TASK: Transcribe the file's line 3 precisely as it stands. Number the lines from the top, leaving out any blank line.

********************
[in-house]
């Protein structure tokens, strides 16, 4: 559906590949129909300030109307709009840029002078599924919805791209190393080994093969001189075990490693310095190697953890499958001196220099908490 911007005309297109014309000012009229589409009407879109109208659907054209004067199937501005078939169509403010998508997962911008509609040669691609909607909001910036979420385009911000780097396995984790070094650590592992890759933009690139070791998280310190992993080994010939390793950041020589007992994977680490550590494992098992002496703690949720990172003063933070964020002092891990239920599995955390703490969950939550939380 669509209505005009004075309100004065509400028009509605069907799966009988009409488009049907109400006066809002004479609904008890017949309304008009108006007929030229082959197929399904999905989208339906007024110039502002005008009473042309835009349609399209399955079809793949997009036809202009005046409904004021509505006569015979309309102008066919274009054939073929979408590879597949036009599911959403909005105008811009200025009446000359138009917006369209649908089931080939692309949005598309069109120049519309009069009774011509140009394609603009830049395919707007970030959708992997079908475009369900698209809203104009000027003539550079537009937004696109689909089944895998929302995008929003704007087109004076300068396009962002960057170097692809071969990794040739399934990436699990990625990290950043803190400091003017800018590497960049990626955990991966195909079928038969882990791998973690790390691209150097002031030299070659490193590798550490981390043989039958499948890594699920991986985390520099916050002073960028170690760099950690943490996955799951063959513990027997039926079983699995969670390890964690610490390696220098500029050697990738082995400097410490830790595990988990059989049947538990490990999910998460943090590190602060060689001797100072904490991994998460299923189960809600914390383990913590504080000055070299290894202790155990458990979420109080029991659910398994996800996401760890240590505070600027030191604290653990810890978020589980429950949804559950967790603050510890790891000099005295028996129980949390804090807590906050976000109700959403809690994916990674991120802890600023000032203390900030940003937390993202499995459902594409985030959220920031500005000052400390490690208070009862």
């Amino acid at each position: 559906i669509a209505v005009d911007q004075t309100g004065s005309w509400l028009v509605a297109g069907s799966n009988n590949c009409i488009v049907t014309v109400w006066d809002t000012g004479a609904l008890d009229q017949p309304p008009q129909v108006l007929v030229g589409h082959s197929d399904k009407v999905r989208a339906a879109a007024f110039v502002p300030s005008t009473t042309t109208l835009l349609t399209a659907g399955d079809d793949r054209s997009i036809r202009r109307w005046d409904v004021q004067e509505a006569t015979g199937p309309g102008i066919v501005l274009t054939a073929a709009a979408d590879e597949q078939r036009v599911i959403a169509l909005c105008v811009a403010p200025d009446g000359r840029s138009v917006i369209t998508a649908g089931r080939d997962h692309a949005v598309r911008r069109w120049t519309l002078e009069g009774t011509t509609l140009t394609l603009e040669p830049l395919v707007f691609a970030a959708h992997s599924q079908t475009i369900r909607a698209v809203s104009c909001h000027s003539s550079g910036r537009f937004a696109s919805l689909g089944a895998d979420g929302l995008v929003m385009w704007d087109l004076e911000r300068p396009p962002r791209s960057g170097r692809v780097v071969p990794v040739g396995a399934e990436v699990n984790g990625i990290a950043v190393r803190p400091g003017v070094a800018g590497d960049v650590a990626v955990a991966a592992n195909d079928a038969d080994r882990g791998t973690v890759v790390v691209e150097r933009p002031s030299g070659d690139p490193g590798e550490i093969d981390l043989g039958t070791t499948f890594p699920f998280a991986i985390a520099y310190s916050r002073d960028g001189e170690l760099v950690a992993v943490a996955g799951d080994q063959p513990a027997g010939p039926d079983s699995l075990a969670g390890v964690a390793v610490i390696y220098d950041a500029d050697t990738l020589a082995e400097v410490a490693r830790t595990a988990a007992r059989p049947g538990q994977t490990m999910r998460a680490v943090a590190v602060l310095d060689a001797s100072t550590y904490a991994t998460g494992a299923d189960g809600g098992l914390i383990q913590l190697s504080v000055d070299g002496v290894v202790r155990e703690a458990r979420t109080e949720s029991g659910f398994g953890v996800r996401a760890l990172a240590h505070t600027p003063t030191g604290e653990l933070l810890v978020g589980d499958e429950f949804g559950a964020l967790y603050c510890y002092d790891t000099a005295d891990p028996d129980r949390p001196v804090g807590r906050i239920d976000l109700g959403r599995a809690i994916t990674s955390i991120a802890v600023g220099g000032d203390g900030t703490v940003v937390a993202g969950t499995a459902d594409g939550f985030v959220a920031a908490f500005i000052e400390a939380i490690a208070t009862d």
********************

């Amino acid at each position: 559906i669509a209505v005009d911007q004075t309100g004065s005309w509400l028009v509605a297109g069907s799966n009988n590949c009409i488009v049907t014309v109400w006066d809002t000012g004479a609904l008890d009229q017949p309304p008009q129909v108006l007929v030229g589409h082959s197929d399904k009407v999905r989208a339906a879109a007024f110039v502002p300030s005008t009473t042309t109208l835009l349609t399209a659907g399955d079809d793949r054209s997009i036809r202009r109307w005046d409904v004021q004067e509505a006569t015979g199937p309309g102008i066919v501005l274009t054939a073929a709009a979408d590879e597949q078939r036009v599911i959403a169509l909005c105008v811009a403010p200025d009446g000359r840029s138009v917006i369209t998508a649908g089931r080939d997962h692309a949005v598309r911008r069109w120049t519309l002078e009069g009774t011509t509609l140009t394609l603009e040669p830049l395919v707007f691609a970030a959708h992997s599924q079908t475009i369900r909607a698209v809203s104009c909001h000027s003539s550079g910036r537009f937004a696109s919805l689909g089944a895998d979420g929302l995008v929003m385009w704007d087109l004076e911000r300068p396009p962002r791209s960057g170097r692809v780097v071969p990794v040739g396995a399934e990436v699990n984790g990625i990290a950043v190393r803190p400091g003017v070094a800018g590497d960049v650590a990626v955990a991966a592992n195909d079928a038969d080994r882990g791998t973690v890759v790390v691209e150097r933009p002031s030299g070659d690139p490193g590798e550490i093969d981390l043989g039958t070791t499948f890594p699920f998280a991986i985390a520099y310190s916050r002073d960028g001189e170690l760099v950690a992993v943490a996955g799951d080994q063959p513990a027997g010939p039926d079983s699995l075990a969670g390890v964690a390793v610490i390696y220098d950041a500029d050697t990738l020589a082995e400097v410490a490693r830790t595990a988990a007992r059989p049947g538990q994977t490990m999910r998460a680490v943090a590190v602060l310095d060689a001797s100072t550590y904490a991994t998460g494992a299923d189960g809600g098992l914390i383990q913590l190697s504080v000055d070299g002496v290894v202790r155990e703690a458990r979420t109080e949720s029991g659910f398994g953890v996800r996401a760890l990172a240590h505070t600027p003063t030191g604290e653990l933070l810890v978020g589980d499958e429950f949804g559950a964020l967790y603050c510890y002092d790891t000099a005295d891990p028996d129980r949390p001196v804090g807590r906050i239920d976000l109700g959403r599995a809690i994916t990674s955390i991120a802890v600023g220099g000032d203390g900030t703490v940003v937390a993202g969950t499995a459902d594409g939550f985030v959220a920031a908490f500005i000052e400390a939380i490690a208070t009862d």